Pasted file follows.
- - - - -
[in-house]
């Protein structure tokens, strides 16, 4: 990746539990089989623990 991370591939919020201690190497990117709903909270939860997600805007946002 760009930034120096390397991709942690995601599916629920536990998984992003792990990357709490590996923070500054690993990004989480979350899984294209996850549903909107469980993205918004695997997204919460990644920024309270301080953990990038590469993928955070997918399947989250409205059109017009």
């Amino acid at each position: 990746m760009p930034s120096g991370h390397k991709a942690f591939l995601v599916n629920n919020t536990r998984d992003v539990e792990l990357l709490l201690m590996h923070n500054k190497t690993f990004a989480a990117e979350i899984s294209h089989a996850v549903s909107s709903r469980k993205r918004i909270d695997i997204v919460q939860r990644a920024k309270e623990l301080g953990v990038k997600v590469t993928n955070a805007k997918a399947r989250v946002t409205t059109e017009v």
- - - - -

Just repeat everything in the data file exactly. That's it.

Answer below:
[in-house]
């Protein structure tokens, strides 16, 4: 990746539990089989623990 991370591939919020201690190497990117709903909270939860997600805007946002 760009930034120096390397991709942690995601599916629920536990998984992003792990990357709490590996923070500054690993990004989480979350899984294209996850549903909107469980993205918004695997997204919460990644920024309270301080953990990038590469993928955070997918399947989250409205059109017009």
């Amino acid at each position: 990746m760009p930034s120096g991370h390397k991709a942690f591939l995601v599916n629920n919020t536990r998984d992003v539990e792990l990357l709490l201690m590996h923070n500054k190497t690993f990004a989480a990117e979350i899984s294209h089989a996850v549903s909107s709903r469980k993205r918004i909270d695997i997204v919460q939860r990644a920024k309270e623990l301080g953990v990038k997600v590469t993928n955070a805007k997918a399947r989250v946002t409205t059109e017009v």